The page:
These are glory days for income seekers with a host of FTSE 100 big-name stocks offering yields of 5%, 6%, 7% or even more. With the average easy-access savings account now paying just 0.47%, according to Moneyfacts, they offer an invaluable income stream.
The difference between cash and a dividend is that the latter isn't guaranteed, so you need to check how sustainable the payouts are. HSBC Holdings(LSE: HSBA) and GlaxoSmithKline(LSE: GSK) both offer amazing yields today, but will you still love them tomorrow?
HSBC was seen as a great way to play China and emerging markets, until Asia hit the skids. This left HSBC high and dry and the last five years have been pretty torrid for investors, with the share price down 35% in that time. There 's been no sign of a reprieve lately, but the volatile share price has driven the yield, with the stock now offering an incredible income of 7.97%.
An 18% year-on-year drop in first-quarter profits to $5.4bn suggests there's no easy road back for the struggling bank, as up-and-down stock markets hit its equity business, while falling oil and commodity prices drive rising impairments among clients in the sector.
Chief executive Stuart Gulliver is edging the business away from volatile investment banking to focus on UK retail and Hong Kong and Chinese commercial banking. The restructuring will take time and earnings per share (EPS) are forecast to drop 9% this year, but far-sighted investors can look forward to a reversal in 2017, with a forecast 8% rise. Dividend cover is still 1.3 times and although it has been shrinking lately the payout looks safe for now, supported by a strong balance sheet. Now we just hope that Gulliver's travels prove rewarding.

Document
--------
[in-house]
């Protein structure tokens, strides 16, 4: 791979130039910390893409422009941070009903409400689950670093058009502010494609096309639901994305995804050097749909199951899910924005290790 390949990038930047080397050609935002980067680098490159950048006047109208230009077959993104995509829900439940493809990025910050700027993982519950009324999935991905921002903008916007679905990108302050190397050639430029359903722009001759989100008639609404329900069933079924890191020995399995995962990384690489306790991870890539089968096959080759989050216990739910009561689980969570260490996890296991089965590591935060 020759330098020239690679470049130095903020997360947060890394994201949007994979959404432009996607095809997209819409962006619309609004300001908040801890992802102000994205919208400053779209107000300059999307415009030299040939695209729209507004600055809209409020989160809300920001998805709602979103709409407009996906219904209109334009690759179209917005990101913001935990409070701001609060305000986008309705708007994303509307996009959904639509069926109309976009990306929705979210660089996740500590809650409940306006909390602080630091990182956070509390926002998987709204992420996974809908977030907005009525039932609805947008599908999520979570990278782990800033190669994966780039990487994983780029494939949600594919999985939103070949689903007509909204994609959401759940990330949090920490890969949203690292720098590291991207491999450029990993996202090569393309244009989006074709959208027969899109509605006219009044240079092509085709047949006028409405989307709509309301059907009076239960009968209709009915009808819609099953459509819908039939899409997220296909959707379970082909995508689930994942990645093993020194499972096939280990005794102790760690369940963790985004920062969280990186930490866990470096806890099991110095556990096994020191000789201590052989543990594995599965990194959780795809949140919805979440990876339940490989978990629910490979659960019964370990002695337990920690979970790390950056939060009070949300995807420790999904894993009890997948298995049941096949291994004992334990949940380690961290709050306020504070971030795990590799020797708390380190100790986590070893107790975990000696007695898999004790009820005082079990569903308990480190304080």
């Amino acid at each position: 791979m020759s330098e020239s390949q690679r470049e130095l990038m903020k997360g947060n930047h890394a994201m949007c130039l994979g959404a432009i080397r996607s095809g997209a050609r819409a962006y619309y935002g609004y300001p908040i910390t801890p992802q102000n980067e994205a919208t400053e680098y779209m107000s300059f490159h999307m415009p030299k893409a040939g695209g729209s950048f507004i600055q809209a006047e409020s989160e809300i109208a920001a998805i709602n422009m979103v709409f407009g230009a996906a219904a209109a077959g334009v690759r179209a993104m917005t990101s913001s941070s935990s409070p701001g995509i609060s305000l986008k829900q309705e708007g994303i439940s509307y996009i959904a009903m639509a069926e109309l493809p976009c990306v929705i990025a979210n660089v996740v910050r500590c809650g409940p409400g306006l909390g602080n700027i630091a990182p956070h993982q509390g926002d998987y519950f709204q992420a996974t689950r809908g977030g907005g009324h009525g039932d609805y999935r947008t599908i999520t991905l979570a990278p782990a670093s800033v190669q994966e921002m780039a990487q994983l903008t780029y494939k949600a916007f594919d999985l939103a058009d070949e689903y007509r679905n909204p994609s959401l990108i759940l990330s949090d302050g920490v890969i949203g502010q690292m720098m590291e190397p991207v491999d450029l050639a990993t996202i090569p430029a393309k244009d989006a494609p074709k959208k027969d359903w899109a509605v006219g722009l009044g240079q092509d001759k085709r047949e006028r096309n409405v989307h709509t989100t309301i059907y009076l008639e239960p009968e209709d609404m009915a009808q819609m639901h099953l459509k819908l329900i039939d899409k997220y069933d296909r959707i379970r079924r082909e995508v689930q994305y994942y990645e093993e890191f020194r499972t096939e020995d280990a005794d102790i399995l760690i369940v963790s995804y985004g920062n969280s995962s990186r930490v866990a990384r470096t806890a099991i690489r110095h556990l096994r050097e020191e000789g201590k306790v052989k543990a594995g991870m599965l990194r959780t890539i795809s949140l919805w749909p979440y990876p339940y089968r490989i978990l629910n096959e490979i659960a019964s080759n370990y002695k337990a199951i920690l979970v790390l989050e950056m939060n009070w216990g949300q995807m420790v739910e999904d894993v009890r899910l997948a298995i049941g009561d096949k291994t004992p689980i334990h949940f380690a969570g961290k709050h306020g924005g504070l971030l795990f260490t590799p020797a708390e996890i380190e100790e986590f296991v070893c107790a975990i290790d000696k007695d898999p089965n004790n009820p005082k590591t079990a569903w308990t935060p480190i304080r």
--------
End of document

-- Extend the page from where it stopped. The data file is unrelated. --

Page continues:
Pharmaceutical giant GlaxoSmithKline has long been seen as one of the most stable dividend payers on the FTSE 100 but lately its share price performance has been rocky. The income stream, however, has been as reliable as ever, and the stock currently yields a generous 5.66%. When people moan about falling savings rates I want to shout from the rooftops about income stocks like these, despite the capital risk.
Dividend cover has slipped to 0.9, which is starting to look a little thin. The last time Glaxo hiked the dividend was in 2014, when it raised it from 78p to 80p a share. It has stuck at that level since and will continue to do so, with management pledging to pay an annual ordinary dividend of 80p in both 2016 and 2017. So that gives you some security in the near term.
Glaxo needs to generate higher earnings to sustain the dividend beyond that, which is a challenge with EPS falling each of the last four years, including a 21% drop most recently in 2015. However, the outlook is more positive, with EPS forecast to rise by 16% in 2016 and 5% next year. Management is wisely looking to reduce its dependence on blockbuster drugs by diversifying into vaccines and consumer health. If this strategy proves a success, investors can finally look forward to further dividend progression. Shame it's so expensive at 19 times earnings, which makes HSBC look cheap at 9.72 times.
Neither HSBC nor Glaxo are surefire dividend bets, but as the hunt for yield intensifies, the long-term rewards far outweigh the risks.
We love a dividend at the Motley Fool, but what we REALLY love is a rising dividend.
Our analysts reckon they've found a top dividend stock with great prospects, which they name in our BRAND NEW report A Top Income Share from The Motley Fool.
While many leading UK companies are slashing their dividends, this FTSE 250 star accelerated its payout at astonishing speed in 2015.
Our analysts are so impressed by this company's ambitious growth plans they're happy to call it one of the best income stocks on the market today.
Click here to enjoy this FREE, no-obligation wealth report. It will be yours in moments and won't cost you a penny.
Harvey Jones has no position in any shares mentioned. The Motley Fool UK owns shares of and has recommended GlaxoSmithKline. The Motley Fool UK has recommended HSBC Holdings. We Fools don't all hold the same opinions, but we all believe that considering a diverse range of insights makes us better investors.